There are many questions that still need to be resolved about the current proposal for continuous enrollment that has been passed by the Rackham Executive Board, but the issue raised in your editorial (Rackham’s mistake, 02/12/2009) is not one of them.

Class sizes will not increase by requiring continuous enrollment. The people who are affected by this measure are overwhelmingly Ph.D. candidates who are not taking classes. As a Rackham professor, I meet with my Ph.D. students whether they are enrolled or not, so this will not really mean any difference in my workload.

The proposal aims to ensure that departments have a financial incentive to ensure that students receive the proper attention from faculty mentors and that they have an active University affiliation upon which to draw if they need to. However, the questions the GEO raises in Thursday’s news article (Ph.D.s in uproar over new policy, 2/12/2009) are pertinent, especially in areas where the demands of cutting-edge research have tended to mean that it takes longer to graduate.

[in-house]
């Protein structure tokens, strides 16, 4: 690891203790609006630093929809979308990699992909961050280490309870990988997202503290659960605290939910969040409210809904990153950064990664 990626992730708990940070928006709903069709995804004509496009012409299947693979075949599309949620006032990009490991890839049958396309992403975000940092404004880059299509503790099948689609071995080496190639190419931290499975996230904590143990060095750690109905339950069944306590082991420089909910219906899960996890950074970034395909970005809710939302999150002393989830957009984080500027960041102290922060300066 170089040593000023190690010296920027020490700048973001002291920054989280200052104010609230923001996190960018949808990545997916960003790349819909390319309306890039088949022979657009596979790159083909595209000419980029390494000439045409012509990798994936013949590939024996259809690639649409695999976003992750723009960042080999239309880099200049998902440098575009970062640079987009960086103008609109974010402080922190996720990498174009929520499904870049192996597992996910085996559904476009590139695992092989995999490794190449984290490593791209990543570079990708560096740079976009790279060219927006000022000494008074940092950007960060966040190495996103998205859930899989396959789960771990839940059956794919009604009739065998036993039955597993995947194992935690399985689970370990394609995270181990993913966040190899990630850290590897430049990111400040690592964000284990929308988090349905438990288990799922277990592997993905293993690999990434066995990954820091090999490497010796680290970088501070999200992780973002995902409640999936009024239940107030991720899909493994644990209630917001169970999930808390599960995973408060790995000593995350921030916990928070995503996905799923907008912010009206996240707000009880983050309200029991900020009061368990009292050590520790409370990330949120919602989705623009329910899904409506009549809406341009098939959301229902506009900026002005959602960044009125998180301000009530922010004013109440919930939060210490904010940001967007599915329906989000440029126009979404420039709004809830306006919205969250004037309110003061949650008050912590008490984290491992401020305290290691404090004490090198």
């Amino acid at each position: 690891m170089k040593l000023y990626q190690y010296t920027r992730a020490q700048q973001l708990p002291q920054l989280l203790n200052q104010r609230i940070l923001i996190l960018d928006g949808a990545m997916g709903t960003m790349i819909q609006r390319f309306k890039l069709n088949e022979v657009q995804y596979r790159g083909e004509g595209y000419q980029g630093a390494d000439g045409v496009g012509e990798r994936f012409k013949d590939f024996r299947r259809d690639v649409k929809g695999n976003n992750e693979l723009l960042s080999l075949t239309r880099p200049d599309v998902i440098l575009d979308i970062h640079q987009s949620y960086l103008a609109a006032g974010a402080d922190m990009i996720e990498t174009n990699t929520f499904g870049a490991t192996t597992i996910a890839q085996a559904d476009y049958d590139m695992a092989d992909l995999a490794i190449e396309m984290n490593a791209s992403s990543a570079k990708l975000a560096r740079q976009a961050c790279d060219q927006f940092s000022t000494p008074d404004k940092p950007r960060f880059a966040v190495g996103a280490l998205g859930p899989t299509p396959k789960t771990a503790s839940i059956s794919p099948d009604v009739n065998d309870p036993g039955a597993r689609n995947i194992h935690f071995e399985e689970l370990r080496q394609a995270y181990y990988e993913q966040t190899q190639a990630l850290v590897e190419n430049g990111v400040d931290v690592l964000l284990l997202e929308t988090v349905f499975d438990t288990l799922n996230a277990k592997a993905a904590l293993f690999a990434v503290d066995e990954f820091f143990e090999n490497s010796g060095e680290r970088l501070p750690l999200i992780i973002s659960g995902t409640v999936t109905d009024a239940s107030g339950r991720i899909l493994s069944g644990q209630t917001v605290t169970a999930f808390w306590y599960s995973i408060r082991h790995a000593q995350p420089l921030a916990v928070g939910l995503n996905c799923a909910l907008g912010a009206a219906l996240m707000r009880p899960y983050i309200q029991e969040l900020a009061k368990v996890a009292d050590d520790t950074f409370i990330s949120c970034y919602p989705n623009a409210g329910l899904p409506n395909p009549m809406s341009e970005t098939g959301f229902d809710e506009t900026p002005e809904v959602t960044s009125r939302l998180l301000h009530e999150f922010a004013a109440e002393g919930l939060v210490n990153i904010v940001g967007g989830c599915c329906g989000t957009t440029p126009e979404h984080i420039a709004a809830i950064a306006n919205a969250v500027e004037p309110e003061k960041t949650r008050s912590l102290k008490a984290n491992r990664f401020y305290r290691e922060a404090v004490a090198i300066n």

David Potter
The letter-writer is chair of the Senate Advisory Committee on University Affairs and a Professor of Greek and Latin.

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